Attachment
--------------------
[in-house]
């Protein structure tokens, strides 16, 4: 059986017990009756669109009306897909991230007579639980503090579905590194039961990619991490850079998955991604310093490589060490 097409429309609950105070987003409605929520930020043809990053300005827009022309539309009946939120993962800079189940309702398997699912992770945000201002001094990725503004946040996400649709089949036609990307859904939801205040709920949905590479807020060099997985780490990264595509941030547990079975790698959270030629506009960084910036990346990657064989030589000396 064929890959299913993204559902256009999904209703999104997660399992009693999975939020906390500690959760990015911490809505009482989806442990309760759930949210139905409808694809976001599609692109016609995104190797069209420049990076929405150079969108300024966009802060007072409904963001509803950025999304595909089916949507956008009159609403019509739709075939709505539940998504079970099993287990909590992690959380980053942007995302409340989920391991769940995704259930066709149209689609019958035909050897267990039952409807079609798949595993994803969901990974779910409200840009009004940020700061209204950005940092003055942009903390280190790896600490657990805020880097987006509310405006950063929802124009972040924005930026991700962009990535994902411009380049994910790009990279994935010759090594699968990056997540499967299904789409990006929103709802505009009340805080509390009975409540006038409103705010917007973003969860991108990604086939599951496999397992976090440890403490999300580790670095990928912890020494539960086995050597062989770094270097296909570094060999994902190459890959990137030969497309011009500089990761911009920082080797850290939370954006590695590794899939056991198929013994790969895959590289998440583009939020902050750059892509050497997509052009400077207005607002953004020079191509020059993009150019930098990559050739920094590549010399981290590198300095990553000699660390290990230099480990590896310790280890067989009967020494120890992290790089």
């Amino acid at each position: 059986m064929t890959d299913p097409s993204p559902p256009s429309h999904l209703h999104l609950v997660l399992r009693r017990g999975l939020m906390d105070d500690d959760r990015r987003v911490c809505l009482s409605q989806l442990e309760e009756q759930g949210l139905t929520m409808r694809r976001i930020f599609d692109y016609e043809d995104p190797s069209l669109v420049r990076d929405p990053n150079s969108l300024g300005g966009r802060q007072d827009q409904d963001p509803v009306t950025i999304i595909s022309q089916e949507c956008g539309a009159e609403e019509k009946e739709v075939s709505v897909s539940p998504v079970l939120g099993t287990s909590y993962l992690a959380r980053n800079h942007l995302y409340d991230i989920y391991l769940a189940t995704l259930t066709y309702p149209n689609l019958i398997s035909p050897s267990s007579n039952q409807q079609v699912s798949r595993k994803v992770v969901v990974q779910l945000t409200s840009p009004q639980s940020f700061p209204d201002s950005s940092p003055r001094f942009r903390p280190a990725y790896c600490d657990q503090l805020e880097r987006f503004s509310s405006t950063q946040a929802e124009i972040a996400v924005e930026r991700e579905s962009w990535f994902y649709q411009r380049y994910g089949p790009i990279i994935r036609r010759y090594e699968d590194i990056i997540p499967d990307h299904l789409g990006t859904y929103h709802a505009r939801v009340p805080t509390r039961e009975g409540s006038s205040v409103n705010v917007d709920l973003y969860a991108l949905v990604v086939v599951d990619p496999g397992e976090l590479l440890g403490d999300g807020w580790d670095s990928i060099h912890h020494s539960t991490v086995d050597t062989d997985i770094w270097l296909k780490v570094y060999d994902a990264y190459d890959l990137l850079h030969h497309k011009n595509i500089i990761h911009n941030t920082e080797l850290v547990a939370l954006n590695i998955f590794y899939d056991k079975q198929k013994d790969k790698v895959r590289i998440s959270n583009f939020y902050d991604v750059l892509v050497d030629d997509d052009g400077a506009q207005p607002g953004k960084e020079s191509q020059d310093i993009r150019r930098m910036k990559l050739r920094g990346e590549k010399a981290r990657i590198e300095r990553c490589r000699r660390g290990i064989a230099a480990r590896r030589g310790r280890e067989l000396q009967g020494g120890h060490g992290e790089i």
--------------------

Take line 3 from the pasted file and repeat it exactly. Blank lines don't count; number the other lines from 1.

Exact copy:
């Amino acid at each position: 059986m064929t890959d299913p097409s993204p559902p256009s429309h999904l209703h999104l609950v997660l399992r009693r017990g999975l939020m906390d105070d500690d959760r990015r987003v911490c809505l009482s409605q989806l442990e309760e009756q759930g949210l139905t929520m409808r694809r976001i930020f599609d692109y016609e043809d995104p190797s069209l669109v420049r990076d929405p990053n150079s969108l300024g300005g966009r802060q007072d827009q409904d963001p509803v009306t950025i999304i595909s022309q089916e949507c956008g539309a009159e609403e019509k009946e739709v075939s709505v897909s539940p998504v079970l939120g099993t287990s909590y993962l992690a959380r980053n800079h942007l995302y409340d991230i989920y391991l769940a189940t995704l259930t066709y309702p149209n689609l019958i398997s035909p050897s267990s007579n039952q409807q079609v699912s798949r595993k994803v992770v969901v990974q779910l945000t409200s840009p009004q639980s940020f700061p209204d201002s950005s940092p003055r001094f942009r903390p280190a990725y790896c600490d657990q503090l805020e880097r987006f503004s509310s405006t950063q946040a929802e124009i972040a996400v924005e930026r991700e579905s962009w990535f994902y649709q411009r380049y994910g089949p790009i990279i994935r036609r010759y090594e699968d590194i990056i997540p499967d990307h299904l789409g990006t859904y929103h709802a505009r939801v009340p805080t509390r039961e009975g409540s006038s205040v409103n705010v917007d709920l973003y969860a991108l949905v990604v086939v599951d990619p496999g397992e976090l590479l440890g403490d999300g807020w580790d670095s990928i060099h912890h020494s539960t991490v086995d050597t062989d997985i770094w270097l296909k780490v570094y060999d994902a990264y190459d890959l990137l850079h030969h497309k011009n595509i500089i990761h911009n941030t920082e080797l850290v547990a939370l954006n590695i998955f590794y899939d056991k079975q198929k013994d790969k790698v895959r590289i998440s959270n583009f939020y902050d991604v750059l892509v050497d030629d997509d052009g400077a506009q207005p607002g953004k960084e020079s191509q020059d310093i993009r150019r930098m910036k990559l050739r920094g990346e590549k010399a981290r990657i590198e300095r990553c490589r000699r660390g290990i064989a230099a480990r590896r030589g310790r280890e067989l000396q009967g020494g120890h060490g992290e790089i």